CLEVELAND - Inside a church off East 87th Street and Quincy Avenue Tuesday night, U.S. Justice Department officials met with community members as they continue their investigation into whether Cleveland Police engaged in a pattern or practice of excessive force.
It's an investigation that began in March and has included other community meetings like this.
U.S. Attorney Steve Dettelbach told the crowd of more than 100 people that filled the church pews that he would be passing the collection plate this night. What he was looking for from the audience was not money but the currency prosecutors deal in --information.
Dettelbach asked the audience to not hold back and to come forward with stories, evidence and first-hand accounts that would help them in their investigation.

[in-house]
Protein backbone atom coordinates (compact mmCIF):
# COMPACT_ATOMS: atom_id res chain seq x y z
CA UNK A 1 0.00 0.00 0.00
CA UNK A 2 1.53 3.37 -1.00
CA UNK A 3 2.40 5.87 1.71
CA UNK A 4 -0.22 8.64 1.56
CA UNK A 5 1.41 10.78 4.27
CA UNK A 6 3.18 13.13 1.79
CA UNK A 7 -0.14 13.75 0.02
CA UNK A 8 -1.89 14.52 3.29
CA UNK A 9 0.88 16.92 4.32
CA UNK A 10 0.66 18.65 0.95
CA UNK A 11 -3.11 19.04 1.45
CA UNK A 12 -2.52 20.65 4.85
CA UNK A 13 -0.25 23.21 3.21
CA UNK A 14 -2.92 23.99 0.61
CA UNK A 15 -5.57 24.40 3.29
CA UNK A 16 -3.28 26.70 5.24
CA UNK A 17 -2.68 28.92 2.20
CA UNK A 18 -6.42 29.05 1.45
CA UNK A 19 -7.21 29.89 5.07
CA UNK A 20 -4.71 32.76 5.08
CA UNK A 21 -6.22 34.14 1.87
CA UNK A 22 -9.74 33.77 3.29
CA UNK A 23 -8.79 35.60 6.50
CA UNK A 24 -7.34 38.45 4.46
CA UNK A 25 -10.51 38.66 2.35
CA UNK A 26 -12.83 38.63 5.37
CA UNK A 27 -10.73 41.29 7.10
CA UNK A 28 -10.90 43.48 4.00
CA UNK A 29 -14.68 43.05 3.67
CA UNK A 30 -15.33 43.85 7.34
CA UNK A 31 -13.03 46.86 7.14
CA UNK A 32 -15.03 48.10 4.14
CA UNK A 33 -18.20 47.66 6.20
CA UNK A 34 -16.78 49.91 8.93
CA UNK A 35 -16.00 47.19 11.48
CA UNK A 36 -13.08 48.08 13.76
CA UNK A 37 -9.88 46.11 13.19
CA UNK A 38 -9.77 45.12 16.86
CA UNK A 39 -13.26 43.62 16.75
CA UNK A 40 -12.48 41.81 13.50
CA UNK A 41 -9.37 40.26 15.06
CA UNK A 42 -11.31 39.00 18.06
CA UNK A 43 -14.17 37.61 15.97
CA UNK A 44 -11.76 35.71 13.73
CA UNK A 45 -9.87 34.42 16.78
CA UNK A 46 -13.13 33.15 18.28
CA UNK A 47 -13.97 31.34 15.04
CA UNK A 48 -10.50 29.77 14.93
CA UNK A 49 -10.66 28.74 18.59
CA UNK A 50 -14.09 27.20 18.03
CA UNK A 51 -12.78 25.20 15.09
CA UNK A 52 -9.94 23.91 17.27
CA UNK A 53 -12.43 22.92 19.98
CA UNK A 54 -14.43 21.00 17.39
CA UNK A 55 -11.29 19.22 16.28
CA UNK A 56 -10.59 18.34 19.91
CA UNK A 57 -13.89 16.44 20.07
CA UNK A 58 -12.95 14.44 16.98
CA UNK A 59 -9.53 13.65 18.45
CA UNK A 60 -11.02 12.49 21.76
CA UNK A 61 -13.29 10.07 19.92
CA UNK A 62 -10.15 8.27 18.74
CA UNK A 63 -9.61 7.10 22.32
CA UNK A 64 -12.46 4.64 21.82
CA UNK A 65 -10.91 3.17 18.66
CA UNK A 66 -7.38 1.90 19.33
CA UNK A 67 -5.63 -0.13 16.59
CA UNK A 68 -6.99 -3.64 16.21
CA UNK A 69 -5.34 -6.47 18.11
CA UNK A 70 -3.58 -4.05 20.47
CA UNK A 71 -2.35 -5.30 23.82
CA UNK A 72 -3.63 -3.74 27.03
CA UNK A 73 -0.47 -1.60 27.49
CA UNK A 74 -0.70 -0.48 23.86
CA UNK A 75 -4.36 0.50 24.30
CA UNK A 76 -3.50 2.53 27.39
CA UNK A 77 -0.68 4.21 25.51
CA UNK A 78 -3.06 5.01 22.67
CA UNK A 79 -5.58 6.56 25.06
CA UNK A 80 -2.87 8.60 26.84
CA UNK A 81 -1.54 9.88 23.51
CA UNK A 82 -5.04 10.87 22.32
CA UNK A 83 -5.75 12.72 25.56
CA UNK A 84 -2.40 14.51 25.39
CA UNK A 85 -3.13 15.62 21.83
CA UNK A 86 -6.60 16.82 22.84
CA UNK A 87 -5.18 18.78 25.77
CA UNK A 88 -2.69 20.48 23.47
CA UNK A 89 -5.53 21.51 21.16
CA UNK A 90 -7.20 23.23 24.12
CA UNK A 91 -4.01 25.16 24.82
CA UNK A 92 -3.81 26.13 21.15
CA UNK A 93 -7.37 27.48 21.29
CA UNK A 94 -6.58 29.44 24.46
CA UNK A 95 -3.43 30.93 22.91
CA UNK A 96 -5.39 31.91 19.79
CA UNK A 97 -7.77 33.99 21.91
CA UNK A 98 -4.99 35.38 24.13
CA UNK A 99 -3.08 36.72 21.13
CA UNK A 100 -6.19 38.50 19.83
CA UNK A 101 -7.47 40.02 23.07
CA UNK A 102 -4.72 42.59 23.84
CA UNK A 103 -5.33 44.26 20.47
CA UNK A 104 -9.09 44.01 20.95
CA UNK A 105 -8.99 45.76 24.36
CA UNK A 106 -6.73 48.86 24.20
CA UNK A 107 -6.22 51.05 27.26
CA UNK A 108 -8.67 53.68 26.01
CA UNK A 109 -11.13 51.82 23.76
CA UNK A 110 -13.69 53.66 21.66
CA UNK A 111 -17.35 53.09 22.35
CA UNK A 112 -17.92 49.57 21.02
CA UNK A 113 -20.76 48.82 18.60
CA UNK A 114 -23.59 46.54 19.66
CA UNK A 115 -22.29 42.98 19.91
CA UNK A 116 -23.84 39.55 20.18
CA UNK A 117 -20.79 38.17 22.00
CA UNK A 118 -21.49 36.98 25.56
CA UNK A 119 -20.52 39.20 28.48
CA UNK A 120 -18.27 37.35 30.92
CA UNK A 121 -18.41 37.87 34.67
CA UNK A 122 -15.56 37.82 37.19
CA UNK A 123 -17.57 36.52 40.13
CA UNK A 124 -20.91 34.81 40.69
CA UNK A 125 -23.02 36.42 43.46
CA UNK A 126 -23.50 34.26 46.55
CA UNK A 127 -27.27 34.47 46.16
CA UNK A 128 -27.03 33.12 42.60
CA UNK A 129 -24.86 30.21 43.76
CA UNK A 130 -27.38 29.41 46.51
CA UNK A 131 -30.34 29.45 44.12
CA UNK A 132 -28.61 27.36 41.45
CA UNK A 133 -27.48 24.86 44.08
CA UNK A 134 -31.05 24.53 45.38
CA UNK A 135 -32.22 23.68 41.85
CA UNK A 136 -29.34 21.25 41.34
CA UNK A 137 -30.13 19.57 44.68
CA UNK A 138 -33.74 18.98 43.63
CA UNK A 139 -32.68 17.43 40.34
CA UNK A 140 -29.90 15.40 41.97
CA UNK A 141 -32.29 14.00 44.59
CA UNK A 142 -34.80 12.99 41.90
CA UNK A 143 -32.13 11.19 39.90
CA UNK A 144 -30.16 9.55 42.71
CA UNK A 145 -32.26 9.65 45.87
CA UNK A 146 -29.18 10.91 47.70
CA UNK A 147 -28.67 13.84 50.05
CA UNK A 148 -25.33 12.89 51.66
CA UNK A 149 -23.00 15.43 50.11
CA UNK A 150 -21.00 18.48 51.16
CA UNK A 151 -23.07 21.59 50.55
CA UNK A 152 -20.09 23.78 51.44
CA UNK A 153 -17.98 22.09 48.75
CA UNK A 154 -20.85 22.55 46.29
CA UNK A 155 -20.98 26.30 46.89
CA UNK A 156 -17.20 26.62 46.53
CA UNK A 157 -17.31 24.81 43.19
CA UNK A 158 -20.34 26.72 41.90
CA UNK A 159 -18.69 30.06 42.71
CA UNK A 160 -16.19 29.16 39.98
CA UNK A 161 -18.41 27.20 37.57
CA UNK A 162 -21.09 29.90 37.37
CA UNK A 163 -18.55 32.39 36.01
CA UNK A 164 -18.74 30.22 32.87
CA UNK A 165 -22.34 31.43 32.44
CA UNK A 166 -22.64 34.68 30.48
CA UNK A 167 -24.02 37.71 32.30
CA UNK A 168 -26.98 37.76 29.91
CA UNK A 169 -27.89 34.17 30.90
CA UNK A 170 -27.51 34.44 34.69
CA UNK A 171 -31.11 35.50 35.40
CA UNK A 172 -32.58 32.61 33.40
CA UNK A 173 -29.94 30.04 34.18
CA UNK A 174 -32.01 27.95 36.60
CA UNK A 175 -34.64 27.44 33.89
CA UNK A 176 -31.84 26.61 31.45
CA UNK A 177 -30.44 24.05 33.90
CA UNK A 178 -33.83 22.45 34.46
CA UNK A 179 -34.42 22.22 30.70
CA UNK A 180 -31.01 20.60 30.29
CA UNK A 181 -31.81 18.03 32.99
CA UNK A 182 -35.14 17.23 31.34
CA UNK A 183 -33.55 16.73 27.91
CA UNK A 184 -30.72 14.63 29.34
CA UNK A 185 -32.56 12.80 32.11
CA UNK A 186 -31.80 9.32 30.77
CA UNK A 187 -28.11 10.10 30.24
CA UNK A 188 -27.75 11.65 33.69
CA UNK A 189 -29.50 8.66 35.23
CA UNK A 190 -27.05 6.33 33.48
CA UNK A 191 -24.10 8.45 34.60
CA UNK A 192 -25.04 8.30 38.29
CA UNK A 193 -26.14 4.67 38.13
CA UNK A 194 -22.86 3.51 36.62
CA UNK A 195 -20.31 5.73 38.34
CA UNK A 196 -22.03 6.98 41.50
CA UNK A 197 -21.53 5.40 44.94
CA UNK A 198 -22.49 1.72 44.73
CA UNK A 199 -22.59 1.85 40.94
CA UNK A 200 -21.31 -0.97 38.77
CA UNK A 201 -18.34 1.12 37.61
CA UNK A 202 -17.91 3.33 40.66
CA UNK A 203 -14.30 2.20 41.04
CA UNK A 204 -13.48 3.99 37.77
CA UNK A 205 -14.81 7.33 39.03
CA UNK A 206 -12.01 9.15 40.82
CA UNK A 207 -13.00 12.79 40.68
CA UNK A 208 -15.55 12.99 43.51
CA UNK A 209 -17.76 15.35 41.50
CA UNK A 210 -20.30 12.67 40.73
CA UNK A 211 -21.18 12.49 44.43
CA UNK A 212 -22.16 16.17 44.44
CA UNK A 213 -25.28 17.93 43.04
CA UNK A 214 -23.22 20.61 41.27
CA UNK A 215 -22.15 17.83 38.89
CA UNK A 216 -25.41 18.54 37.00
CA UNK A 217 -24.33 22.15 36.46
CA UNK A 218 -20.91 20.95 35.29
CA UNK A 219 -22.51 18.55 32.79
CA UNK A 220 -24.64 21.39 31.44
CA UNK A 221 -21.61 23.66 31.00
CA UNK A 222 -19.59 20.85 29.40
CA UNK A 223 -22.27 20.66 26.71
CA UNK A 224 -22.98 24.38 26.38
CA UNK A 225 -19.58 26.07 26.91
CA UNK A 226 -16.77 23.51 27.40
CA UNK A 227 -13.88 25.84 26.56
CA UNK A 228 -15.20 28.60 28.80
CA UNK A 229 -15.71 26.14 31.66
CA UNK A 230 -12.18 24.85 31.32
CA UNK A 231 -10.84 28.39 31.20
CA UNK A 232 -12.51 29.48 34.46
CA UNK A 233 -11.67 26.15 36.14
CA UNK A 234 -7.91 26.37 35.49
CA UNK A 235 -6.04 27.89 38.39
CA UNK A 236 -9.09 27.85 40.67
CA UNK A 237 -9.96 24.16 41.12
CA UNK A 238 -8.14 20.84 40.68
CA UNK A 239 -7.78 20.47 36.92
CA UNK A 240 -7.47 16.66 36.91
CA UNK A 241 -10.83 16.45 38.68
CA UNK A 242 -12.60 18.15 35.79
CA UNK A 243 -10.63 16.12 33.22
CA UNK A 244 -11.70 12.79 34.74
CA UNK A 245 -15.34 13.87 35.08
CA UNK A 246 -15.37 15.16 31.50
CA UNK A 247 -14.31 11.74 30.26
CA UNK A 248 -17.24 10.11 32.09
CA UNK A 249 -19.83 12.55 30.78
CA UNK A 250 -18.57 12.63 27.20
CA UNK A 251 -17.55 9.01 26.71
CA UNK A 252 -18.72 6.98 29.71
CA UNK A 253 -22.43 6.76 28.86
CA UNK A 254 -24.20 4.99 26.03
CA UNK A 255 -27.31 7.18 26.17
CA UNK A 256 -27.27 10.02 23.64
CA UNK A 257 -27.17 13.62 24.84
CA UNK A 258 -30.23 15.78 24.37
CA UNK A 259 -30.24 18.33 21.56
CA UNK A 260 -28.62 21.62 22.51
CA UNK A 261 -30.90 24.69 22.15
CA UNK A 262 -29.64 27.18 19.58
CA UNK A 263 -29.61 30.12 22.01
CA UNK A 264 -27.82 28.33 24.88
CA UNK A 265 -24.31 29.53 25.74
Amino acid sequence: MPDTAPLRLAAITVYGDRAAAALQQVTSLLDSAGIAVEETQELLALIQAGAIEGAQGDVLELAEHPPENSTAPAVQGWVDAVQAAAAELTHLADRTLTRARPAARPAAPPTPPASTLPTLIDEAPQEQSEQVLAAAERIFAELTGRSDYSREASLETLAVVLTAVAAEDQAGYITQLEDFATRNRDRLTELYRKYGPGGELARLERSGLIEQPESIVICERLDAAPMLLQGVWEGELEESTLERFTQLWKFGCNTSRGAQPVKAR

More than 20 people lined up to speak, most expressing their opinions on the department and some offering examples.
"I honestly don't know what's going on in Cleveland," said Wanda Thurmond, who recently moved back to Cleveland after serving in the military and attended the meeting out of curiosity.
"So it was interesting to me to find out how so many people have ill feelings toward the Cleveland Police Department," she said.
While stories were shared, Geraldine Glover said she worried whether the information would go anywhere.
"They want to hear stories you can hear stories forever OK so it's like an action plan," she said. "You eventually say how do I implement this, who follows up with it, who has the accountability? I don't hear any of that."
State Senator Shirley Smith said it's key for the people to feel a part of this process.
"They don't think that the right persons are listening. They don't think that the actions are being taken to deal with the problems that they think they're having or that we are having," she said. "We are having some problems here in Cleveland that need to be dealt with."